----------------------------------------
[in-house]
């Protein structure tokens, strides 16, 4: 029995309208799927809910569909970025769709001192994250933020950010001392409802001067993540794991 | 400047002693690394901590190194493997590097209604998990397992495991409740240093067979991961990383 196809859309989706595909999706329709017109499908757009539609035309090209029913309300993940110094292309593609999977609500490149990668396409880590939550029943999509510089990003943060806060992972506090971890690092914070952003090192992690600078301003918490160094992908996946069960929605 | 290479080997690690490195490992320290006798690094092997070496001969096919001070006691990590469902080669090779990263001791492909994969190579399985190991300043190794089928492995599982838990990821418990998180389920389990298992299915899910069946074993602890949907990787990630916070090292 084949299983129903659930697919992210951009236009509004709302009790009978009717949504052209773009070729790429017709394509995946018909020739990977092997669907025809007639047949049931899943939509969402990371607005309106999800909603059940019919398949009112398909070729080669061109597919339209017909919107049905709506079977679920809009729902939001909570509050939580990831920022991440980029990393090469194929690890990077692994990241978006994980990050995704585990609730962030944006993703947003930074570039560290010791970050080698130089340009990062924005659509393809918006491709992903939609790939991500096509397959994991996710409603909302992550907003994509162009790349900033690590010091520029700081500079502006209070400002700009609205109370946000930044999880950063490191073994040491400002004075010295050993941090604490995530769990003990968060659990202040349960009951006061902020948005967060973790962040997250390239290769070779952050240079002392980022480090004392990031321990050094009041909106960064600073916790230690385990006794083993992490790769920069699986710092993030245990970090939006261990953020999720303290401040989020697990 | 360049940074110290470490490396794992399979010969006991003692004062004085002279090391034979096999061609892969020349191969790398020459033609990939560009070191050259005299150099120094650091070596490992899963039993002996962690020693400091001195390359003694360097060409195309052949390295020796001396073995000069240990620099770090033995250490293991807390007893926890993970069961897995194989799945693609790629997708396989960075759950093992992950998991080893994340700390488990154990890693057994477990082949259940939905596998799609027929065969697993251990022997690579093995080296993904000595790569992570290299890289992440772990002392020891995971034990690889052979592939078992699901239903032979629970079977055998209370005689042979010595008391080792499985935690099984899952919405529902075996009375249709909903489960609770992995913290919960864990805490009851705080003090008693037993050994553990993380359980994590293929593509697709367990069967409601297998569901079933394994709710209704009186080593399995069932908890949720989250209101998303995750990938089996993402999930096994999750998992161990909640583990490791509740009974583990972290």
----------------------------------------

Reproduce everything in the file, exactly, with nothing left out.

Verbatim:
[in-house]
């Protein structure tokens, strides 16, 4: 029995309208799927809910569909970025769709001192994250933020950010001392409802001067993540794991 | 400047002693690394901590190194493997590097209604998990397992495991409740240093067979991961990383 196809859309989706595909999706329709017109499908757009539609035309090209029913309300993940110094292309593609999977609500490149990668396409880590939550029943999509510089990003943060806060992972506090971890690092914070952003090192992690600078301003918490160094992908996946069960929605 | 290479080997690690490195490992320290006798690094092997070496001969096919001070006691990590469902080669090779990263001791492909994969190579399985190991300043190794089928492995599982838990990821418990998180389920389990298992299915899910069946074993602890949907990787990630916070090292 084949299983129903659930697919992210951009236009509004709302009790009978009717949504052209773009070729790429017709394509995946018909020739990977092997669907025809007639047949049931899943939509969402990371607005309106999800909603059940019919398949009112398909070729080669061109597919339209017909919107049905709506079977679920809009729902939001909570509050939580990831920022991440980029990393090469194929690890990077692994990241978006994980990050995704585990609730962030944006993703947003930074570039560290010791970050080698130089340009990062924005659509393809918006491709992903939609790939991500096509397959994991996710409603909302992550907003994509162009790349900033690590010091520029700081500079502006209070400002700009609205109370946000930044999880950063490191073994040491400002004075010295050993941090604490995530769990003990968060659990202040349960009951006061902020948005967060973790962040997250390239290769070779952050240079002392980022480090004392990031321990050094009041909106960064600073916790230690385990006794083993992490790769920069699986710092993030245990970090939006261990953020999720303290401040989020697990 | 360049940074110290470490490396794992399979010969006991003692004062004085002279090391034979096999061609892969020349191969790398020459033609990939560009070191050259005299150099120094650091070596490992899963039993002996962690020693400091001195390359003694360097060409195309052949390295020796001396073995000069240990620099770090033995250490293991807390007893926890993970069961897995194989799945693609790629997708396989960075759950093992992950998991080893994340700390488990154990890693057994477990082949259940939905596998799609027929065969697993251990022997690579093995080296993904000595790569992570290299890289992440772990002392020891995971034990690889052979592939078992699901239903032979629970079977055998209370005689042979010595008391080792499985935690099984899952919405529902075996009375249709909903489960609770992995913290919960864990805490009851705080003090008693037993050994553990993380359980994590293929593509697709367990069967409601297998569901079933394994709710209704009186080593399995069932908890949720989250209101998303995750990938089996993402999930096994999750998992161990909640583990490791509740009974583990972290």